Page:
The Top 5 Secrets to Amazing Headshots
by Joe Henson, New York Headshot Photographer
How do you measure the value of your headshot? Is it by how many friends & family click “like” on Facebook? Is it by how much money you pay?
Note: an expensive headshot does NOT guarantee you got your money’s worth!
There is only one barometer by which to judge if you have a fantastic headshot, and that is… does it help you get auditions and work! Does your headshot grab the attention of the industry professionals? And are you showing them accurate, compelling and useful information that helps them see the possibilities for casting you? The most important elements in your headshots should be your coloring, age range, and your “presence”. The combination of these building blocks define the types of roles for which you are most suited? Does the industry pro see your “presence” captured in a unique image that focuses their attention on you and not on the signature style of the photographer? The last thing you want your headshot to be is merely an advertisement for which photographer you used. If your headshot looks like it came off of an assembly line, then you are paying to be stamped out like a factory-processed cookie, and not a singular, unique actor!
Do your homework! The best headshot photographers exhibit diversity in the photos on their sites, look for them! Of course there might be some similarities because there are finite options, however, exact replication screams “assembly line!”
Secret Number 2 – Finding Your CharacterKnow yourself. What type are you in the acting world? How do others perceive you? This is difficult, because I’m not asking who you want to be or what you want to play, I’m asking you to honestly evaluate on how members of the audience perceive you. The most successful actors I have photographed have a very clear understanding of who they are to their audience and polish it!
I strongly recommend learning about character type definitions through this article written by Bob Frasier: http://www.actorpoint.com/acting-articles/acting-type.html
Armed with your character, now make sure that character comes alive in your headshot. A great photographer acts as a translator giving visibility to information. Every element of the photo should contribute to the impact and statement of your shot. Use your wardrobe to help define your type. Your headshot wardrobe shouldn’t feel like a costume, it should be what you normally wear, chosen by the way it frames your face, works with the palette of the shot, and reflects your type. Your photographer should be able to make suggestions and help you prepare. It’s part of the language of photography.
Work on expression. As silly as it seems, stand in front of a mirror and try some different expressions. Find what expression looks good on your face and practice. Do you have a great smile? Learn to work it, fine tune it, master it. Watch the evolution of an expression, slow it down, breathe, and find at what point of energy it looks best.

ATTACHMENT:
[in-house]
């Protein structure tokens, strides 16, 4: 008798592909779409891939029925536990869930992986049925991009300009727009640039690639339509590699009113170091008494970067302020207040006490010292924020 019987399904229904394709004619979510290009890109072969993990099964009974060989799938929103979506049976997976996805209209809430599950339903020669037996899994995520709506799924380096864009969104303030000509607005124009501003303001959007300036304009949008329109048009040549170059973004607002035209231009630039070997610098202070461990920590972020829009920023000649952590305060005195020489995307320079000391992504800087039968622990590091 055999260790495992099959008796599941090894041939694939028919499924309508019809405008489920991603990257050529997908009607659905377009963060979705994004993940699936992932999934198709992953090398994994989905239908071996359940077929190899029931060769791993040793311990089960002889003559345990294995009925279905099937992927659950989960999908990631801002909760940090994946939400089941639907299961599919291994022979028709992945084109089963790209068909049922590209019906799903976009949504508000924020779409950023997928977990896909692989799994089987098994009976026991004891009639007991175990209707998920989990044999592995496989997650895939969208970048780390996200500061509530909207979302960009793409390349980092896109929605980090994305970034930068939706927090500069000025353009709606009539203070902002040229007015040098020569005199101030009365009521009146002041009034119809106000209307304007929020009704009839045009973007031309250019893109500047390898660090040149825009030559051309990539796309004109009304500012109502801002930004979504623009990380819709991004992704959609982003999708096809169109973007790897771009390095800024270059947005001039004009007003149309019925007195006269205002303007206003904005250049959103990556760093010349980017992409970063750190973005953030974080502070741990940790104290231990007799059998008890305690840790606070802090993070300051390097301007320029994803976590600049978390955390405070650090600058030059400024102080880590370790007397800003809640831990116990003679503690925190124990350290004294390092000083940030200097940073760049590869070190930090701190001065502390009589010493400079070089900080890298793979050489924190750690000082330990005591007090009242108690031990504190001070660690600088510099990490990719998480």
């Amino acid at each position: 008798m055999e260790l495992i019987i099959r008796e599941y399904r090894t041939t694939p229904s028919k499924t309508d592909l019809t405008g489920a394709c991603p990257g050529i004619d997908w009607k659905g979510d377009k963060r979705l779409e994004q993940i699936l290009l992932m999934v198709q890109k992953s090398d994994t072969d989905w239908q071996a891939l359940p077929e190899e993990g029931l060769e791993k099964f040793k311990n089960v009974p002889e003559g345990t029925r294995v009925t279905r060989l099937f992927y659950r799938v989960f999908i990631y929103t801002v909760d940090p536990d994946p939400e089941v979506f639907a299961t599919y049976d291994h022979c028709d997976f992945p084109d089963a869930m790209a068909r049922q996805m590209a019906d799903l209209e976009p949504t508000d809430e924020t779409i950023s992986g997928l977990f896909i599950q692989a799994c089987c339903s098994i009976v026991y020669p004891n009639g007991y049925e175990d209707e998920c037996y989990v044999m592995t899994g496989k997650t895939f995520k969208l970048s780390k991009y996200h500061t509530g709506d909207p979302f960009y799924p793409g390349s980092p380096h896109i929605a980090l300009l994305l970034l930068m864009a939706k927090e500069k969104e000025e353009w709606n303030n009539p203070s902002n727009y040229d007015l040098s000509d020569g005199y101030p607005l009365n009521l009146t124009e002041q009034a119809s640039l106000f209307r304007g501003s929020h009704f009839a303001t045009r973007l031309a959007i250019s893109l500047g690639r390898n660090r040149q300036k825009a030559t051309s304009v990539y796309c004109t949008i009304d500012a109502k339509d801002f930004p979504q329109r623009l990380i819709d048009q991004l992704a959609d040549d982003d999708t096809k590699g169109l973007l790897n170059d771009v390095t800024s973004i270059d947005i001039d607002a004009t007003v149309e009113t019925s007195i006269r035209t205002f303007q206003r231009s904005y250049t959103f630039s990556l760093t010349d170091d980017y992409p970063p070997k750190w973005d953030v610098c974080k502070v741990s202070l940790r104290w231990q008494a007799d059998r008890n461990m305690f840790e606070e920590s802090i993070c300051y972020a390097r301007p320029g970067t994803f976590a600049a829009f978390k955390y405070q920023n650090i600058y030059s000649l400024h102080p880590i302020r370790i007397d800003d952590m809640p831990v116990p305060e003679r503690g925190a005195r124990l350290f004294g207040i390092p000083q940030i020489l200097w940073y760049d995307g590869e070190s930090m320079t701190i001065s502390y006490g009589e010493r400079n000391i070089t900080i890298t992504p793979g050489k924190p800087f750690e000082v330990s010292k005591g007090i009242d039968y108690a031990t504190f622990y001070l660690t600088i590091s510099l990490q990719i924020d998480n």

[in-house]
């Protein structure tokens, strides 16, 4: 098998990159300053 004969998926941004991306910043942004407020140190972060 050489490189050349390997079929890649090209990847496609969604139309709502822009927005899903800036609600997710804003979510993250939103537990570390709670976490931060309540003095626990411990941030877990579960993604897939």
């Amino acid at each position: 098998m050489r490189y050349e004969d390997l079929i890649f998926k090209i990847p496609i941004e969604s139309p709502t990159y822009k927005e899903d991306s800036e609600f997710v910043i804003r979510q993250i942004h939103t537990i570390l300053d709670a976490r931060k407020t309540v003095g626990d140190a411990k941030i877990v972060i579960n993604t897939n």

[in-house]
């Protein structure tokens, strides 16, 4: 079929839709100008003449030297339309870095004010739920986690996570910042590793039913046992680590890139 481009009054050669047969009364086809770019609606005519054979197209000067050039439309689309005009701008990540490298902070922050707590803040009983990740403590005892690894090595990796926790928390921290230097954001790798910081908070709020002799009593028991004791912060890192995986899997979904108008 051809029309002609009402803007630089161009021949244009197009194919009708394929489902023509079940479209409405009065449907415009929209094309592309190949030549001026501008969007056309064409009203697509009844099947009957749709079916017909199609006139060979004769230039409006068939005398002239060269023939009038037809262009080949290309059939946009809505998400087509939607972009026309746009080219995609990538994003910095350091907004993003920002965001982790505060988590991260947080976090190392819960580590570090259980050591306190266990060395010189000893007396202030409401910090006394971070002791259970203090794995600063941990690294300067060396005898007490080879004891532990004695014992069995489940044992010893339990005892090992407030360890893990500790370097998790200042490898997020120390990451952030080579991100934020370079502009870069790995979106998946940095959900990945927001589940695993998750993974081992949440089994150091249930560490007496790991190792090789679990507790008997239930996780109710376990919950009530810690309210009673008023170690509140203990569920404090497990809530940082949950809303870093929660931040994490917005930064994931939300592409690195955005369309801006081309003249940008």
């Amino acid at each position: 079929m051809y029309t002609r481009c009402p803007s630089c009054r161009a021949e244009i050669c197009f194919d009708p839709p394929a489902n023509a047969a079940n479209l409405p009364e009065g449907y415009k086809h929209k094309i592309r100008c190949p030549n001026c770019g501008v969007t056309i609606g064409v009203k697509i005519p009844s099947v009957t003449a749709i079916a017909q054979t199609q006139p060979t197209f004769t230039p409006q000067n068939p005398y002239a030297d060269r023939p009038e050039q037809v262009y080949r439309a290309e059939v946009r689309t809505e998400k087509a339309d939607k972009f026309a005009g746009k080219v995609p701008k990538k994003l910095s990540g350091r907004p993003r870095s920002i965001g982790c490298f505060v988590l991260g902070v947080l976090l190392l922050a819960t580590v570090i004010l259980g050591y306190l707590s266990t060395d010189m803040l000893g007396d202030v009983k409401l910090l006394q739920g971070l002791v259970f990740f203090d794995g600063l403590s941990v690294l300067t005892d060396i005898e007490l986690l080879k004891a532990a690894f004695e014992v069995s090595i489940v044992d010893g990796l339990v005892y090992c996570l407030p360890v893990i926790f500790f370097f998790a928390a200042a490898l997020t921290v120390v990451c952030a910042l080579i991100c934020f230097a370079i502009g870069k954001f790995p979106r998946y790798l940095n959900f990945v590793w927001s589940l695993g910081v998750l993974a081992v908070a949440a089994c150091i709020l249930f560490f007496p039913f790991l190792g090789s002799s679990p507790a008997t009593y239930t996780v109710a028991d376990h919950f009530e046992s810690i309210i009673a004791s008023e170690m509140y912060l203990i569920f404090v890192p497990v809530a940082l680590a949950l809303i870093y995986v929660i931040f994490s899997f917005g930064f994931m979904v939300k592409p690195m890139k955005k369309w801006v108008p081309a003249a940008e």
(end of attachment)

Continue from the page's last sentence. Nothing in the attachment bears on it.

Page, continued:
Big tip – you know the look that you give yourself in the mirror before you go out on the town and you are kind of flirting with yourself? Try to reproduce that look in your session. If you don’t know what I’m talking about watch James Franco in front of a mirror in this in the collection of short acting videos: http://www.nytimes.com/interactive/2010/12/12/magazine/14actors.html?_r=0. It’s amazing!Another element to use in your photo-session is body language. Attitude tells the viewer about you. Again to the mirror, try looking powerful; what does your body want to do? Try nonchalance; how would you pose? These are building blocks, and great photographers use them like brush strokes to create your masterpiece.
Secret Number 4 – Don’t Surrender
Some actors crumble when committing to a headshot session and preparing for it. Headshots are an actor’s avatar, an embodiment of all that is good and useful about a particular actor. No single headshot can define every aspect of an actor, but the best headshots make a strong, accurate, attractive statement that make industry pros sing with glee because they have a powerful tool to promote you!
Secret Number 5 – Focus is Everything
When you get in front of the camera, take a moment and breathe. Center yourself, clear your mind, and look into that camera with as much attention and clarity as you can. Be fearless. Get loose and play. Try different expressions, even if they are exaggerated and over the top – you can always dial them back down.
As an actor, you need to be bullet-proof & not easily embarrassed. Revel in that and play to the camera. The best photographers encourage the looseness from which creativity flows!
Remember, when you are looking into that camera, you are looking at everyone who can help you get work. Reach out to them. See them in the lens. Communicate to them. Turn the tables. The ultimate is to have a photo where you are the one looking at them, not vice versa.
Joe Henson is a headshot photographer located in New York City. He shoots frequently in Boston, Washington DC, various colleges and universities, and at large. See his work at http://www.joehenson.com.